This is Australia’s greatest lover

Australia’s greatest lover isn’t the person you would expect. His career included that of a radiologist. He was the son of a surveyor and engineer with the New South Wales Department of Public Works. His name was George Downey and he was born in Balmain in Sydney in 1893. I told a version of this story on West Bremer Radio.

In 1922 Downey worked at the Ipswich General Hospital in Queensland where he met the fellow hospital employee Miss Christina Lawrie. She was the daughter of Alexander Lawrie who was the manager of the nearby Blackheath coal mine. The family lived in Queen Street at Newtown in Ipswich where the street remains a quiet, residential one today.

Alexander Lawrie (middle) and daughter Christina (dark hair, middle front)

Downey was thirty-years-old and Christina was just nineteen when they fell madly in love, and the couple eloped and got married at All Saints Church in Brisbane in 1923.

The problem was that Christina was under twenty-one years of age and did not have her father’s permission, so Downey was arrested for marrying a minor.

But then the bigger truth came out – Downey had been married before. In fact, he was still married. And so began the bigamist career of the man who was to be described as Australia’s greatest lover.

Downey was twenty-years-old when he first married eighteen-year-old Linda Thompson in 1913 in Campsie, New South Wales.

Downey was a university lecturer when he enlisted for the First World War and embarked aboard the HMAT Ballarat in 1917. He survived the sinking of the ship by a German submarine in the English Channel. (Coincidentally, my great-grandfather was on the same ship.) Downey served with the Australian Medical Corps and returned to Australia to live a seemingly normal life as a husband and father.

George Downey in the First World War

But perhaps his experience at war amid the bloody carnage of clearing stations and hospitals altered him, because Downey entered the strange world of fraud and bigamy.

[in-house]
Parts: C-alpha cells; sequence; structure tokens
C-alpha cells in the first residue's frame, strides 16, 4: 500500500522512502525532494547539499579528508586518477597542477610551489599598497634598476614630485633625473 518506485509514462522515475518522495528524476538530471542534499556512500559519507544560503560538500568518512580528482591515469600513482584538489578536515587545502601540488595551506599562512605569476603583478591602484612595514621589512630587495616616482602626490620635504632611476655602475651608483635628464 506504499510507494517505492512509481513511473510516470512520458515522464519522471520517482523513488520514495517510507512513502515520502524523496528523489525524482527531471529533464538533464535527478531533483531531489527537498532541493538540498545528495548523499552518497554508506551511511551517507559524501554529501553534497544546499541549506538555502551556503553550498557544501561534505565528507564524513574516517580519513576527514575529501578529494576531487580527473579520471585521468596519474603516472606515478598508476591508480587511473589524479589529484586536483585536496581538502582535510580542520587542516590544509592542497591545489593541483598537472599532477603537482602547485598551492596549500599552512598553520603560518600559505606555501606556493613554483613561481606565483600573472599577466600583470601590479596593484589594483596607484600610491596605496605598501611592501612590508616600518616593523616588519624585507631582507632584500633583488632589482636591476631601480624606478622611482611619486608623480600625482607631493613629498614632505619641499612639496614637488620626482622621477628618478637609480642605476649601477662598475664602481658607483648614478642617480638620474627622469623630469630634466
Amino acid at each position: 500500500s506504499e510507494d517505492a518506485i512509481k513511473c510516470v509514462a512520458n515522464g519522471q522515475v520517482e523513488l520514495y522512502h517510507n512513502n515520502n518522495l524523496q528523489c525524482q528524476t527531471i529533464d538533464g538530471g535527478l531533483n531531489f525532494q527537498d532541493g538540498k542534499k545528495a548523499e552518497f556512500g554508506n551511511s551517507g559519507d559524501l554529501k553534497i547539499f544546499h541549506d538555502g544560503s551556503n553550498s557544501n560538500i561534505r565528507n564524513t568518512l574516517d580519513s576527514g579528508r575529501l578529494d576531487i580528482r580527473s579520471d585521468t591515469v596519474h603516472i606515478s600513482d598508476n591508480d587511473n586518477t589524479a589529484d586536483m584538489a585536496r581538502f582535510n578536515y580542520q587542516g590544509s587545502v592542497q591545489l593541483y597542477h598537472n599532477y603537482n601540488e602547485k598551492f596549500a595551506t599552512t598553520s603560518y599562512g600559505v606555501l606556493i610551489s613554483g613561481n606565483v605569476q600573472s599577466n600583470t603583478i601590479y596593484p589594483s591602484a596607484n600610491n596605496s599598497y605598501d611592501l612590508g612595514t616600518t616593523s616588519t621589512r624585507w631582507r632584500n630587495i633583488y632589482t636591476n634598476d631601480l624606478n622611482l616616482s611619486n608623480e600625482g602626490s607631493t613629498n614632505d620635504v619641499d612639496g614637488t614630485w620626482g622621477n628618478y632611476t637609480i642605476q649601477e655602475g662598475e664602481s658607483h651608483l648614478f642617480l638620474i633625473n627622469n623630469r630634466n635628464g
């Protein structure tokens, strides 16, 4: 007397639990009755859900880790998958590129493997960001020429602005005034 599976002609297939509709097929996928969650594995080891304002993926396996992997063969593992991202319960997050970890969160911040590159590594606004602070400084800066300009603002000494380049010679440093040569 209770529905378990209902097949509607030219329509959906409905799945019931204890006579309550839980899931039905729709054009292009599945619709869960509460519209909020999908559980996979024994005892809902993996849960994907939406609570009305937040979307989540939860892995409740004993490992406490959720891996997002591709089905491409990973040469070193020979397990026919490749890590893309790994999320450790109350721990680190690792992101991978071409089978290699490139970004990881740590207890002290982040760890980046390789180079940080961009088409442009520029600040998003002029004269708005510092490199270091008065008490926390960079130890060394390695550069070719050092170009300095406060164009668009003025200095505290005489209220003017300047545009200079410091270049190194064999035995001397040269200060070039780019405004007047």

You see, after his legal marriage to Linda Thompson in 1913, his return from war, and his illegal second marriage to Christina Lawrie in 1923, he continued down that murky path in 1925 in Melbourne when he married Nora Williams.

In 1926 again in Melbourne, he married Vevina Ward.

Ten weeks later, he married Mary Raeymaecker in Port Morseby, Papua New Guinea.

After a nine-year break raising a number of children, Downey was back in Melbourne and in 1937 he married Iris Johnston.

Later that same year in Brighton, still in Victoria, he married Ona King.

Downey already had convictions for bigamy, marrying a minor, forgery, uttering false pretenses, and larceny. This time he had a longer spell than usual in prison, but that didn’t stop him, because in 1952 in Paddington in Sydney he married Thelma Snape.

So all up, Downey got married at least eight times. This included one marital rampage in which he was the groom three times in eleven months.

He got away with it by going by at least nine different names, including George Walter Downey, Herbert Eric McCulloch, Eric Douglas McDonald Stewart, Eric Maxwell Thompson, George Wallace Elliott, Norman Stewart Barrett, C. P. Moody, A. Wild and Alexander Frederick Flood.

He also pursued at least six different careers including as a university lecturer, radiologist, pathologist, veterinary surgeon, science teacher, and possibly four years as a medical student.

George Downey was Australia’s greatest and best-educated lover.

However, the tragedy of the story shouldn’t be lost by forgetting the young women like Ipswich’s nineteen-year-old Christina Lawrie. Christina had a child by Downey but never married again.


Photo credits:
Herbert Eric McCulloch – Truth Brisbane, Sunday 12 December 1937, page 25
Lawrie Family – Ancesttry uploaded by mf 2012
George Walter Downey – NSW State Archives via Ancestry uploaded by bastew3 2019
Australia’s Greatest Lover – Truth Brisbane, Sunday 20 March 1938, page 25

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